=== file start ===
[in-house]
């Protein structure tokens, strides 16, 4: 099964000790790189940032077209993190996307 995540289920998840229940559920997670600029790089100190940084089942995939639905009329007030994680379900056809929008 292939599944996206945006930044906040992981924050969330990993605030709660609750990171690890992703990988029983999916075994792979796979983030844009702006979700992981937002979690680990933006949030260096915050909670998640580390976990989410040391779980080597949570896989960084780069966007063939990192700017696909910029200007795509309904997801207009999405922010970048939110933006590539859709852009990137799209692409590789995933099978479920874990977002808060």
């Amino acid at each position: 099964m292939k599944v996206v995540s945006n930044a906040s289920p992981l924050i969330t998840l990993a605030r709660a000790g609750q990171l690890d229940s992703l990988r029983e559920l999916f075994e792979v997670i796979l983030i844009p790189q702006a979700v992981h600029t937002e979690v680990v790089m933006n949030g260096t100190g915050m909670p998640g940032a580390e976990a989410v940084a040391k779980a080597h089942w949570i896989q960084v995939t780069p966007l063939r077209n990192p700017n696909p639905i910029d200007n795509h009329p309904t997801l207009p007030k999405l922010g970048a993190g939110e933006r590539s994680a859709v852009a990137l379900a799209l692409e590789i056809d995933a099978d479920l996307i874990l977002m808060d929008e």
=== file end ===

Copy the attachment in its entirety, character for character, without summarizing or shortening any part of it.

[in-house]
């Protein structure tokens, strides 16, 4: 099964000790790189940032077209993190996307 995540289920998840229940559920997670600029790089100190940084089942995939639905009329007030994680379900056809929008 292939599944996206945006930044906040992981924050969330990993605030709660609750990171690890992703990988029983999916075994792979796979983030844009702006979700992981937002979690680990933006949030260096915050909670998640580390976990989410040391779980080597949570896989960084780069966007063939990192700017696909910029200007795509309904997801207009999405922010970048939110933006590539859709852009990137799209692409590789995933099978479920874990977002808060």
């Amino acid at each position: 099964m292939k599944v996206v995540s945006n930044a906040s289920p992981l924050i969330t998840l990993a605030r709660a000790g609750q990171l690890d229940s992703l990988r029983e559920l999916f075994e792979v997670i796979l983030i844009p790189q702006a979700v992981h600029t937002e979690v680990v790089m933006n949030g260096t100190g915050m909670p998640g940032a580390e976990a989410v940084a040391k779980a080597h089942w949570i896989q960084v995939t780069p966007l063939r077209n990192p700017n696909p639905i910029d200007n795509h009329p309904t997801l207009p007030k999405l922010g970048a993190g939110e933006r590539s994680a859709v852009a990137l379900a799209l692409e590789i056809d995933a099978d479920l996307i874990l977002m808060d929008e």